Bioluminescence Explained | Lights of the Deep Sea
Bioluminescence in the deep sea is a natural phenomenon present in many deep sea creatures. Bioluminescent twinkling, flashing, pulsating lights are the result of a chemical reaction that produces light energy within the body of an organism. It is a common feature of many marine organisms - a single adaptation uniting vastly different creatures, from bacteria and algae to cephalopods and sharks.
The spindle-shaped body of the firefly squid is covered in bioluminescent organs called photophores that emit a blue-green light. In the case of these shimmering cephalopods, they utilise the adaptation to attract prey such as small fish down in the gloomy mesopelagic zone.
But they also demonstrate another evolutionary phenomenon. Counter-illumination, a form of camouflage in which they light up in varying intensities to match the ambient light around them. For example, they glow brighter as they ascend to shallower waters at night. The colour they emit matches the faint glow of moonlight from the surface, meaning they can blend in with their surroundings whether it is dark or light, and hide themselves from predators. In much of the open ocean there is no concealment, so animals must adapt to be able to hide in the wide open. This unique skill is helped by the fact that firefly squid are the only cephalopods to see in colour, so they are able to distinguish between the ambient light and their own bioluminescence.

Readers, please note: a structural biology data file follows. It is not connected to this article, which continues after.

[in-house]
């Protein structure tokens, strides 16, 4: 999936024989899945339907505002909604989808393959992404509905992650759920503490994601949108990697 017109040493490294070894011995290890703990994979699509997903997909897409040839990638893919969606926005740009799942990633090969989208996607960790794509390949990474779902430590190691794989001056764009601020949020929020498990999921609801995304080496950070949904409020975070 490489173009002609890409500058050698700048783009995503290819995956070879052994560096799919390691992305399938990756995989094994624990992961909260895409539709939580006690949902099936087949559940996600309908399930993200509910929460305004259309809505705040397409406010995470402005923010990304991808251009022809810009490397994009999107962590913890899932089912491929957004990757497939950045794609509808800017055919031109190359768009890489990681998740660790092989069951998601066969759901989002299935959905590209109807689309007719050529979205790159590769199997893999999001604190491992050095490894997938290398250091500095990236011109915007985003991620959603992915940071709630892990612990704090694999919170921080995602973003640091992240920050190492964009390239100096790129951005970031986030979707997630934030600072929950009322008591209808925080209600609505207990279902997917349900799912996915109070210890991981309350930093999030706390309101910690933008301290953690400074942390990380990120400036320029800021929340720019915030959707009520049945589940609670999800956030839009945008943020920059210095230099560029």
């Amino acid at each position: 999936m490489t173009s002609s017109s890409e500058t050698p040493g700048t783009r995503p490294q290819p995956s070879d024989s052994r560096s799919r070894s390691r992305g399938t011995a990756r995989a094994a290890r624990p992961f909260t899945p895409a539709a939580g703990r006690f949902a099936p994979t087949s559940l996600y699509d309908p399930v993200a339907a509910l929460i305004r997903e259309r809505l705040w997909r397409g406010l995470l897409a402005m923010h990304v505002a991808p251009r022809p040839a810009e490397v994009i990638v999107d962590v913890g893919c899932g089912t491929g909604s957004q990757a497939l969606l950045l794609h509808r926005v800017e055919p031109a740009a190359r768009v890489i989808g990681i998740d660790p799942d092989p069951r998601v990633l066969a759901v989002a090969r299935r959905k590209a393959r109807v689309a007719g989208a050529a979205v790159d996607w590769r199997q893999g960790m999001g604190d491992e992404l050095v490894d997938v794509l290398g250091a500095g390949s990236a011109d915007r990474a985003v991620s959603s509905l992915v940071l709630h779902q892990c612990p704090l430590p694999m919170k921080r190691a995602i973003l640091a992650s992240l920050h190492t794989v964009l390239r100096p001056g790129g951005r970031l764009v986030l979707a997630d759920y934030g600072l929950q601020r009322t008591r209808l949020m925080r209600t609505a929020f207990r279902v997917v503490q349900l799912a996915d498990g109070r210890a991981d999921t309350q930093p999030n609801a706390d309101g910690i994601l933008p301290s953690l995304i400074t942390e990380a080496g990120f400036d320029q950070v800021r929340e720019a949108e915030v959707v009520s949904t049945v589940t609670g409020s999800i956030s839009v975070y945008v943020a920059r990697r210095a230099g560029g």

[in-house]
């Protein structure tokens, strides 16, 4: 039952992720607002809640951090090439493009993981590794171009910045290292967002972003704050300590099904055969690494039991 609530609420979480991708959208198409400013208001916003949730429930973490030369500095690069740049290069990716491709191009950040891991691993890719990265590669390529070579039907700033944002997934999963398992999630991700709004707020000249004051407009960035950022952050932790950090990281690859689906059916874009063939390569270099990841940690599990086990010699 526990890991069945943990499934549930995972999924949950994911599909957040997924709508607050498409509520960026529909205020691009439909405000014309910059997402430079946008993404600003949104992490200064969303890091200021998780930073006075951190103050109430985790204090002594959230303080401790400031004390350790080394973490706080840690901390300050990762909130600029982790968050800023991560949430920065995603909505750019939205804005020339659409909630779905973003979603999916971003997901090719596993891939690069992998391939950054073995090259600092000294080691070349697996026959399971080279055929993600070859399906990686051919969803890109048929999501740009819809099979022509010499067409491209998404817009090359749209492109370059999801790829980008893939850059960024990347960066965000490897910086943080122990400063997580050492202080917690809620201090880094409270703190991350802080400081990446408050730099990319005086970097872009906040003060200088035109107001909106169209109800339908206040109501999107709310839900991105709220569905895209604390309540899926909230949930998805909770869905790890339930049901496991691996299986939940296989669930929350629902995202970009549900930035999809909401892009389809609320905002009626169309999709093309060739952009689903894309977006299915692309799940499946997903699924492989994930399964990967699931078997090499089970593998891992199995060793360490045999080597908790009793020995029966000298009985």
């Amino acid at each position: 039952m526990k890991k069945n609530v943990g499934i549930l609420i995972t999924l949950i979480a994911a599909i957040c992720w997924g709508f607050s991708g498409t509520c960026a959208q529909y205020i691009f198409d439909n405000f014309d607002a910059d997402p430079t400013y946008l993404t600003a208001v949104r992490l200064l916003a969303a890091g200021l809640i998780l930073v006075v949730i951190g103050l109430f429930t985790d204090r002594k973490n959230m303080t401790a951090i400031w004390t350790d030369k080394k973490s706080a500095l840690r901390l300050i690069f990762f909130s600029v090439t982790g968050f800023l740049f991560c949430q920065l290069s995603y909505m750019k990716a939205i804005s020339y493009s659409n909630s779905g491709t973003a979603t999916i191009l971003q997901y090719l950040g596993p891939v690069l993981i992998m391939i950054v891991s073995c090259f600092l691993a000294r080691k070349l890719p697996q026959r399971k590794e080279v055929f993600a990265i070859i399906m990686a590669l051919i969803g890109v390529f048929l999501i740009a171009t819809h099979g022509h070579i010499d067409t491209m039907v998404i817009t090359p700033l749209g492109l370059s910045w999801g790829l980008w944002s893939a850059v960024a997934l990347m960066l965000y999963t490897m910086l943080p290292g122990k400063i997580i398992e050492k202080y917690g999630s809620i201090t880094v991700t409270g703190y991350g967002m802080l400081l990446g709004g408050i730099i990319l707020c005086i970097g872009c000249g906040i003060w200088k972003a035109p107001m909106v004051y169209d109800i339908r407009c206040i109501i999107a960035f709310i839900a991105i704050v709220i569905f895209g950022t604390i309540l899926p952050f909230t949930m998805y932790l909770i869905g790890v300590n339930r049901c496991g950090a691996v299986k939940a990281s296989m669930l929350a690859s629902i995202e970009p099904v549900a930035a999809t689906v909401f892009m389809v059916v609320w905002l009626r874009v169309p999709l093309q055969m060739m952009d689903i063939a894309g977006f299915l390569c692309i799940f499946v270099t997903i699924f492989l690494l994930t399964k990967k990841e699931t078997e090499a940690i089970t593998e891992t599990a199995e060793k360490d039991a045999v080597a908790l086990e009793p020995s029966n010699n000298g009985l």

Firefly squid gather at the surface in large numbers from March until May during their spawning season. Here at Toyama Bay in Japan, they bathe the beaches in an eerie blue glow, lighting up particularly bright in order to attract a mate.
However, not all bioluminescent creatures are able to produce their own light themselves.
00:00 - Introduction
00:41 - What is Bioluminescence?
02:01 - Bioluminescent Creatures
02:42 - Bioluminescence in the Firefly Squid
03:07 - How Counter-illumination Works
03:54 - Firefly Squid Spawning
04:13 - Symbiotic Bioluminescent Bacteria
04:25 - Bioluminescence in Anglerfish
05:22 - How Bioluminescence Works
05:58 - Bioluminescence in the Green Bomber Worm
06:12 - Why is Bioluminescence Blue?
06:49 - Bioluminescence in the Bloody-Belly Comb Jelly
07:01 - Why do Deep Sea Creatures have Large Eyes?
07:36 - Conclusion
08:02 - The Deep Sea Hub
DEEP SEA HUB: https://naturalworldfacts.com/deep-sea-hub/
#deepsea #wildlife #ocean #vampiresquid #deepseawonders #bioluminescence #marinebiology
- David Attenborough's Light on Earth